Working with conflict
What’s possible for us all if we work with conflict like never before?
Although collaboration is often associated with working well together, it can also be a challenging way of working and relating. If you are practicing, you know that it can bring up personal challenges with conflict. And many of us find it difficult, at least to some extent, to effectively address conflict or confront difficult situations.
It was clear to us, from the outset when we were designing Gather ’Round, our year long participatory leadership program, we would need to dedicate a good amount of time to exploring conflict to address these challenges. This really came to life as we jumped headlong into two weekend-long residential trainings for program participants.
We designed this offering from our collective, diverse experiences, learnings and practice over the years, and largely informed by:
Dialogue for Peaceful Change, and the work of Colin Craig (Northern Ireland), and the late Jaap Van Der Sar (The Netherlands)
The work of Max St John (UK), an Art of Hosting, Non Violent Communication, and Qigong practitioner
Going Horizontal and the work of Percolab
Our own Art of Hosting and Groundwork practices
Here’s a quick overview of what we covered in Working with Conflict:
Firstly we surfaced our individual questions and challenges around conflict and explored conflict in ourselves and with others. We inquired using storytelling, dialogue and reflection - into what sits underneath conflict, needs as the underlying driver of our thoughts, feelings and behaviour, the body in conflict and ways to reset and process inner conflict, and address difficult situations with others.
Then we turned to hosting others - before, in, and after conflict. We explored relationship mapping and pillars of conflict, a conflict iceberg model and a World Cafe to collectively make sense of our experience and learn together.
Our circle practice and principles was the glue that held these practices together, along with a strong intention to put relationships first, to share meals together and to build community through taking care of cooking and cleaning.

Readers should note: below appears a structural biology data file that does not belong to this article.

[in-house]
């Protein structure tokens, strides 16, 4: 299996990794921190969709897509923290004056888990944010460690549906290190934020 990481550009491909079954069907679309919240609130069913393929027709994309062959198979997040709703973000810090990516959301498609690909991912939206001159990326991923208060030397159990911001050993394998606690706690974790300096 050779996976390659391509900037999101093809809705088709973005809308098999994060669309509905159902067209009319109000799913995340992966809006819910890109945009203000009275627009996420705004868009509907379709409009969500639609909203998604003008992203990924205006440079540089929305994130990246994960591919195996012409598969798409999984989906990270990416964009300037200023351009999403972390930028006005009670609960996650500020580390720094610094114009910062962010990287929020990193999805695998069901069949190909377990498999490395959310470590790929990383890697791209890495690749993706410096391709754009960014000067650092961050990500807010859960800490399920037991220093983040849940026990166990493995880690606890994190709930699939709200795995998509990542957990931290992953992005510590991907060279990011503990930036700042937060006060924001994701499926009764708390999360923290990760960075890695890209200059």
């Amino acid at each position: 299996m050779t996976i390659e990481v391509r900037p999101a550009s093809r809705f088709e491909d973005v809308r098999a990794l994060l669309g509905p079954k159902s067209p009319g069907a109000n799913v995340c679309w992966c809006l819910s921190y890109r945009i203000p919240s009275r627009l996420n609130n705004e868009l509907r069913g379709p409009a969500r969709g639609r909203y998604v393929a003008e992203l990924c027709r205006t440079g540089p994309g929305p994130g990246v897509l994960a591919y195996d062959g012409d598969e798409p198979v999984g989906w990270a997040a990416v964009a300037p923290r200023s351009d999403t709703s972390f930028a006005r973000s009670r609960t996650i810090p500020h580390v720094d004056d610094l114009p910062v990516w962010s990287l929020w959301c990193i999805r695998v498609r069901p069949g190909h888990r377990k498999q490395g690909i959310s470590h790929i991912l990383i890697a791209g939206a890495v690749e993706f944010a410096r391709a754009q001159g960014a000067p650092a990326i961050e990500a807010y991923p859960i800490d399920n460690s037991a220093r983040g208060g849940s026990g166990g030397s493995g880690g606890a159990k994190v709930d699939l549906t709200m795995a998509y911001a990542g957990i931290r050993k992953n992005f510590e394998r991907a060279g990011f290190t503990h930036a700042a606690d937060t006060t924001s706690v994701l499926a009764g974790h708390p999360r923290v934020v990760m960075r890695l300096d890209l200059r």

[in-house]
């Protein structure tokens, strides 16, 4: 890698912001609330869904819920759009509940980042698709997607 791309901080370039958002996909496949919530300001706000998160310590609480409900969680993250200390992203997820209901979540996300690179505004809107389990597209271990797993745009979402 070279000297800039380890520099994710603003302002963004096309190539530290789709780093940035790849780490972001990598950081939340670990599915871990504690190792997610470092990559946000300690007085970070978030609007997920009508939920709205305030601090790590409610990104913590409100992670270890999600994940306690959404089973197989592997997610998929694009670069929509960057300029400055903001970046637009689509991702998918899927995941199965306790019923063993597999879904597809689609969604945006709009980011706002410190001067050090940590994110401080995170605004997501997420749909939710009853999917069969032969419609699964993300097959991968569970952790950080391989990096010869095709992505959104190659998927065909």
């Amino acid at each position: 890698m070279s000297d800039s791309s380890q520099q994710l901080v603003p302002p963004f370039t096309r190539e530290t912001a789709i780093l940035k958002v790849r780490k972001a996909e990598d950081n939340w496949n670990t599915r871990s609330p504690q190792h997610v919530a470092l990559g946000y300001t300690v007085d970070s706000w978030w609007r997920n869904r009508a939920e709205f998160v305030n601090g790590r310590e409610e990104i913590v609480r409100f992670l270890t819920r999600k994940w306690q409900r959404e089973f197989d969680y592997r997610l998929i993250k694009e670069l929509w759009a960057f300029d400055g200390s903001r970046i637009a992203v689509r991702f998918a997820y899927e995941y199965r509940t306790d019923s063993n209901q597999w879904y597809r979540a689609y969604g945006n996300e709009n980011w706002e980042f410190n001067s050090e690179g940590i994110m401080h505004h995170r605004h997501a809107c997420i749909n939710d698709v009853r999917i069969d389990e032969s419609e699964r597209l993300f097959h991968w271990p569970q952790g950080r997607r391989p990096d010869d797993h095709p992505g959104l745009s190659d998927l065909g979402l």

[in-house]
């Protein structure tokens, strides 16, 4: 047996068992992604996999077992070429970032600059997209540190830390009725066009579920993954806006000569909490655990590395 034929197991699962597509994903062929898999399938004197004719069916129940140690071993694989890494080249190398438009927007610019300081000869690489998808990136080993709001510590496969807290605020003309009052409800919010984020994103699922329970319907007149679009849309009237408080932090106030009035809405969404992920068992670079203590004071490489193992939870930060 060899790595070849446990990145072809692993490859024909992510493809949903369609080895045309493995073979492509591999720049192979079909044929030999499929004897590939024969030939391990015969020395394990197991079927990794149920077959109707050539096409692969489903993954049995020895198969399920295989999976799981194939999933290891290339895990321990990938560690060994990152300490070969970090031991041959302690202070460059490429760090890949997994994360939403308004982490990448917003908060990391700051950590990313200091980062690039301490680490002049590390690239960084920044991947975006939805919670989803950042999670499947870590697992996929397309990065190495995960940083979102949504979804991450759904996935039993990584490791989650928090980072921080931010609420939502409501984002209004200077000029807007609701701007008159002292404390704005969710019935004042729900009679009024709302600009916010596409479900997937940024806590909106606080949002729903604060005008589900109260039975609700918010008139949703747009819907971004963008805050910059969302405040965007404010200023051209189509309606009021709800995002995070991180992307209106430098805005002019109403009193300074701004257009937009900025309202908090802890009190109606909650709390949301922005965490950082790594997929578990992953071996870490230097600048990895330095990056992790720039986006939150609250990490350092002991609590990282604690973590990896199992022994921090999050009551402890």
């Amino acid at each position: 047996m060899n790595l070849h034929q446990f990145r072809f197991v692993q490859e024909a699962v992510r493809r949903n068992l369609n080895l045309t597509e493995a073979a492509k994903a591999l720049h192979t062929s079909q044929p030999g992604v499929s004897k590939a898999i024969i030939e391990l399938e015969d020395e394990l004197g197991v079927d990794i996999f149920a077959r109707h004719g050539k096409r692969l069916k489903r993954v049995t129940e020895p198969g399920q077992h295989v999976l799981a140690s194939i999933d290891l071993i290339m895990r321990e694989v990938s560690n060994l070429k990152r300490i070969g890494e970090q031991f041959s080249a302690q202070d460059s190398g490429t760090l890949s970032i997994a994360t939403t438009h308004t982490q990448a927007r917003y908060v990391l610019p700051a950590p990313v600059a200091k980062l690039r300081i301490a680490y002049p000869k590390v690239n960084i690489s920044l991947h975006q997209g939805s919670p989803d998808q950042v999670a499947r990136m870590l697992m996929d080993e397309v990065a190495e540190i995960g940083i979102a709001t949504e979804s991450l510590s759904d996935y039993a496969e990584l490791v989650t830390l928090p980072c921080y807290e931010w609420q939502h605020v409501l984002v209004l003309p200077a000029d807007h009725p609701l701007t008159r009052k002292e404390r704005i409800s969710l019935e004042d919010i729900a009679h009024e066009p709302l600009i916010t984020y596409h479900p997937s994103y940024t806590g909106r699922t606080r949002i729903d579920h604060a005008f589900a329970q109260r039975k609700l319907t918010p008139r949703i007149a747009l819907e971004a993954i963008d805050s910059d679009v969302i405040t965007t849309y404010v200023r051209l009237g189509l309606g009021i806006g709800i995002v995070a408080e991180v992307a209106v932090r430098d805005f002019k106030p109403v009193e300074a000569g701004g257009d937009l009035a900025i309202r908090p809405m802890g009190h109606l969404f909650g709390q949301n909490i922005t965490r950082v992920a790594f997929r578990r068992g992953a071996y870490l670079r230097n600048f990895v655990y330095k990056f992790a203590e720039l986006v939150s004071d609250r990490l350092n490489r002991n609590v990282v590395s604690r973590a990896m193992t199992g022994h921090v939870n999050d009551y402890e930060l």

It turns out, our instincts were right. Being able to work with conflict is a stretch for most of us. But bringing awareness to it, and providing a safe space to explore these challenges together, shifted things for us as hosts and for participants. There is so much opportunity for individual growth and learning in it. Most of us left feeling more prepared and confident in our ability to work with conflict in our work, communities, and families.
We are grateful for the opportunity to practice and experiment with some of the concepts, ideas and practices we’ve been using and for validating that others might find value in this too.
And we are now delighted to be able to offer Working with Conflict as both a public, or in house training. Get in touch if you’d like to know more.
In the words of …
This is what some of the participants said:
“A sense of contentment and real relief. A clear pathway forward and clarity on my role in the conflicts that I am in.”
“This is time for me to step into my next layer of healing. Hopeful and knowing there is possibility.”
“(I’m) now more comfortable in dealing with conflict and possibility of conflict leading to something new. I now have a deeper understanding of conflict. I now embrace conflict as a normal part of life - lots of learning!”
“(I) started with a sense of avoiding conflict, now feel quite prepared to be part of it in a productive way, practices such a practical application, charged mindset towards conflict itself.”